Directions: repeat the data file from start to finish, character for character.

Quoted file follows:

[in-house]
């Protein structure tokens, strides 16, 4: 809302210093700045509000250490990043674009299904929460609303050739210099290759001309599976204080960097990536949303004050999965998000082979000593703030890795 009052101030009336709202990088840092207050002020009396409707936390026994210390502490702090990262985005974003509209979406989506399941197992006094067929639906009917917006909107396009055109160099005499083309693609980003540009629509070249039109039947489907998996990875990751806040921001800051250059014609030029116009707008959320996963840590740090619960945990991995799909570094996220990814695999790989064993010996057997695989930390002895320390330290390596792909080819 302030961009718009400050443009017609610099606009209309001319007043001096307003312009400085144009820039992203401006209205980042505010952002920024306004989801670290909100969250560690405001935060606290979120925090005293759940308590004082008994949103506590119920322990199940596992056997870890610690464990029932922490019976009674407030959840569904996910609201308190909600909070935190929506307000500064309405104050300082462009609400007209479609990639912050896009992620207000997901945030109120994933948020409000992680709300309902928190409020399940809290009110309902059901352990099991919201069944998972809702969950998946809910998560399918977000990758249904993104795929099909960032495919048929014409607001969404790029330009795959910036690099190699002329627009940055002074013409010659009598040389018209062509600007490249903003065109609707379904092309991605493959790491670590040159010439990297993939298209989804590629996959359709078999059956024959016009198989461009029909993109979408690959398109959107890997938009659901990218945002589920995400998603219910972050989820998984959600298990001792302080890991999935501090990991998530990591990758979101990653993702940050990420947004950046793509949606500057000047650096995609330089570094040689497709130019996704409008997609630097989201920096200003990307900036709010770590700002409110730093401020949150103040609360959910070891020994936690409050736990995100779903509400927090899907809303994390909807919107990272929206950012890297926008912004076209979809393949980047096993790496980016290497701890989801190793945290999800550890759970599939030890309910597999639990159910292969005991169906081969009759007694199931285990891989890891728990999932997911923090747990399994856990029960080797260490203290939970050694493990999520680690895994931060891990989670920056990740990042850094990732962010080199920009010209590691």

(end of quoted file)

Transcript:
[in-house]
């Protein structure tokens, strides 16, 4: 809302210093700045509000250490990043674009299904929460609303050739210099290759001309599976204080960097990536949303004050999965998000082979000593703030890795 009052101030009336709202990088840092207050002020009396409707936390026994210390502490702090990262985005974003509209979406989506399941197992006094067929639906009917917006909107396009055109160099005499083309693609980003540009629509070249039109039947489907998996990875990751806040921001800051250059014609030029116009707008959320996963840590740090619960945990991995799909570094996220990814695999790989064993010996057997695989930390002895320390330290390596792909080819 302030961009718009400050443009017609610099606009209309001319007043001096307003312009400085144009820039992203401006209205980042505010952002920024306004989801670290909100969250560690405001935060606290979120925090005293759940308590004082008994949103506590119920322990199940596992056997870890610690464990029932922490019976009674407030959840569904996910609201308190909600909070935190929506307000500064309405104050300082462009609400007209479609990639912050896009992620207000997901945030109120994933948020409000992680709300309902928190409020399940809290009110309902059901352990099991919201069944998972809702969950998946809910998560399918977000990758249904993104795929099909960032495919048929014409607001969404790029330009795959910036690099190699002329627009940055002074013409010659009598040389018209062509600007490249903003065109609707379904092309991605493959790491670590040159010439990297993939298209989804590629996959359709078999059956024959016009198989461009029909993109979408690959398109959107890997938009659901990218945002589920995400998603219910972050989820998984959600298990001792302080890991999935501090990991998530990591990758979101990653993702940050990420947004950046793509949606500057000047650096995609330089570094040689497709130019996704409008997609630097989201920096200003990307900036709010770590700002409110730093401020949150103040609360959910070891020994936690409050736990995100779903509400927090899907809303994390909807919107990272929206950012890297926008912004076209979809393949980047096993790496980016290497701890989801190793945290999800550890759970599939030890309910597999639990159910292969005991169906081969009759007694199931285990891989890891728990999932997911923090747990399994856990029960080797260490203290939970050694493990999520680690895994931060891990989670920056990740990042850094990732962010080199920009010209590691």